A B.C. woman is speaking out about an experience she had with a virtual doctor’s appointment through the TELUS Health app.
Carly McGhee told Global News she has used the service many times in the past as it’s hard to find a family doctor in Vancouver.
She couldn’t get an appointment for a week and it slipped her mind recently until she was in the middle of an at-home workout and received a notification about her call with a doctor.
“But I was at home in my office on my spin bike and I was able to pivot and take the call,” McGhee told Global News.
She said when she answered the phone, she apologized for forgetting the appointment and explained how she was in the middle of a workout.
“The doctor said if you are not in a private place or covered up, I cannot speak to you,” McGhee added. “I said, ‘No, I’m at home, I’m in a private place and I am covered up’.”
She said the doctor insisted she needed to cover up and she explained she was in a sports bra.
“That’s when he proceeded to tell me I was not covered up enough and then asked me if I would go out in public dressed the way that I was or if I would go to another medical appointment dressed the way that I was.”
She said she assured him she would and from there, McGhee said he told her she was too exposed and he could not speak to someone dressed that way.
“I said, as a woman, it’s my right to dress however I want and maybe I shouldn’t be speaking to someone who pushes those values or concerns on a patient when they are seeking medical advice and that’s when he hung up on me while I was still speaking,” she added.
McGhee said after the call she told her husband what happened and that the whole experience upset her.
She said she decided to post about her experience on social media, particularly after she saw what the doctor posted in the app about the appointment.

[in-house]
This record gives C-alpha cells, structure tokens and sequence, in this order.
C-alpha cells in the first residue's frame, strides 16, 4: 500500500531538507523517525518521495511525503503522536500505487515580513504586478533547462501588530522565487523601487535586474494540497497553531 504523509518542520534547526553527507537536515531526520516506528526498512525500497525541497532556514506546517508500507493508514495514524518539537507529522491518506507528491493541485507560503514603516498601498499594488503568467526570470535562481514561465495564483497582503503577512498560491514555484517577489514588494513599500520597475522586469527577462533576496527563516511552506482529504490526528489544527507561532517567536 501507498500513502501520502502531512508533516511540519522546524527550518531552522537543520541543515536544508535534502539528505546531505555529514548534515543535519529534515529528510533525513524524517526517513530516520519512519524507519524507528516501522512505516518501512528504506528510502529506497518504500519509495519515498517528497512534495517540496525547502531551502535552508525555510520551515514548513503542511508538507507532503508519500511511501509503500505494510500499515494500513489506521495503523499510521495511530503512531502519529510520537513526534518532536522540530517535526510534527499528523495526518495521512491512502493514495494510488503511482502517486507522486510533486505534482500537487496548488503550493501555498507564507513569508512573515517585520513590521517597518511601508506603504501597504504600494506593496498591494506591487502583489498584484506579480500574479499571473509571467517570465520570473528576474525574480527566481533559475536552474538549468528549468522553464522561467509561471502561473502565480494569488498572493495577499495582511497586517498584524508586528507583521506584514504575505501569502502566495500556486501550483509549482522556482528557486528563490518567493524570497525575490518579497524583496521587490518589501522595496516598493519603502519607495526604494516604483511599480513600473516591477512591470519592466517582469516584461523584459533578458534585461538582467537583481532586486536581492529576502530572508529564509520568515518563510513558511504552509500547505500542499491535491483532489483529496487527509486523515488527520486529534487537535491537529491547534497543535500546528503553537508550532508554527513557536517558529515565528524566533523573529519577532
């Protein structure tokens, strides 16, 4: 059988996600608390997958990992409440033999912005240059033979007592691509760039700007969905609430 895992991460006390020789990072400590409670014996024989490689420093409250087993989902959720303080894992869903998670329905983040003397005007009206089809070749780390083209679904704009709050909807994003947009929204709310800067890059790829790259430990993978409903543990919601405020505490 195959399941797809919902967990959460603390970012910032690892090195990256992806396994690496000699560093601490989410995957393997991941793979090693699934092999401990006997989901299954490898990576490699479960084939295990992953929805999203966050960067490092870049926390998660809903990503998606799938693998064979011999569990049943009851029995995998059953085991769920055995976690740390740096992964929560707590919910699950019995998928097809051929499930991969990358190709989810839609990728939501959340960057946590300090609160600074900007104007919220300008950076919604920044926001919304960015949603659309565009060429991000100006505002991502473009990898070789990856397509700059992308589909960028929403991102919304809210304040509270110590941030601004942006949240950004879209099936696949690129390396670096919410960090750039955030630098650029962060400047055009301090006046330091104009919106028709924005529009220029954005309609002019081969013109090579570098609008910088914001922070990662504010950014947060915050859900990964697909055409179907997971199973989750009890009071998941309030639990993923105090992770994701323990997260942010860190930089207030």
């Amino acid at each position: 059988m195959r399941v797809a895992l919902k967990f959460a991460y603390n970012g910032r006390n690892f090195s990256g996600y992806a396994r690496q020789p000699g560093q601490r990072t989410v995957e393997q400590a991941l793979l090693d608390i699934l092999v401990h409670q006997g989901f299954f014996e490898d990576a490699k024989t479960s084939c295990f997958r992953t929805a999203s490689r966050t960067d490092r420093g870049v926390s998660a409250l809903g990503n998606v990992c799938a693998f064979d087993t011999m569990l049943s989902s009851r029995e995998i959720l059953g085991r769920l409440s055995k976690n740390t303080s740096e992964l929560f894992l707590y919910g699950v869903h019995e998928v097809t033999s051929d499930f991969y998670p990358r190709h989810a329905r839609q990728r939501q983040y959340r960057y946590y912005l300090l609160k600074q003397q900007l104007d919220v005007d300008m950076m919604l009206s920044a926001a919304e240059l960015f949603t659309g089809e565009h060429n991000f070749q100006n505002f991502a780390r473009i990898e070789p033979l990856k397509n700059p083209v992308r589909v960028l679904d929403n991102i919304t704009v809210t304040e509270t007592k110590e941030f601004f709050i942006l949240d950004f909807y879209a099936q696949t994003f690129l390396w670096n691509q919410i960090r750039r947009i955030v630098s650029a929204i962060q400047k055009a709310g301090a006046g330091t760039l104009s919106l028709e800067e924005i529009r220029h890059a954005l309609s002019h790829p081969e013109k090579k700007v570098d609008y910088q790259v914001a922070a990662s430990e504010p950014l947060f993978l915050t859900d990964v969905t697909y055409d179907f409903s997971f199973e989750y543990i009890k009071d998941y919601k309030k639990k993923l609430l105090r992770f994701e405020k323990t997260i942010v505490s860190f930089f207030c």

In the TELUS Health app, patients have access to notes taken by the doctors about their appointment. It said “the patient was too exposed, her chest was fully exposed, I told her to cover up, I cannot speak to someone wearing a sports bra and I did get angry with him,” McGhee explained.
“You’re expecting to be seen by someone without judgment and that’s what I was expecting on this call. Someone could be from any background or any religion but as a medical professional you have to leave that and accept people how they are.”
Since sharing her experience on Instagram, McGhee said she has received a lot of messages of support from people.
She did contact TELUS Health and submitted a formal complaint to them via email on Sunday.
She also plans to file a complaint with the College of Physicians and Surgeons of British Columbia but needs to print a paper form and submit via traditional mail.
Global News reached the doctor via phone but he declined to comment.
In a statement, TELUS Health said “we are aware of the situation and take it seriously. We’re conducting a full investigation. The well-being of our patients is our top priority.”
McGhee said she feels relief about that.
“I’ve felt dismissed before by medical professionals and over the years I’ve kind of learned to find my voice and stand up for myself and be my own advocate,” she said.
“And that’s kind of really what the situation was, was just advocating for myself and I shouldn’t be talked to like that and I shouldn’t be discriminated against for the way that I look.”
Now McGhee will have to wait another week for an appointment but given the ordeal, she’s definitely weighing her options.
“I’ve used this platform so many times but it kind of takes all of those good experiences and washes them away,” she said.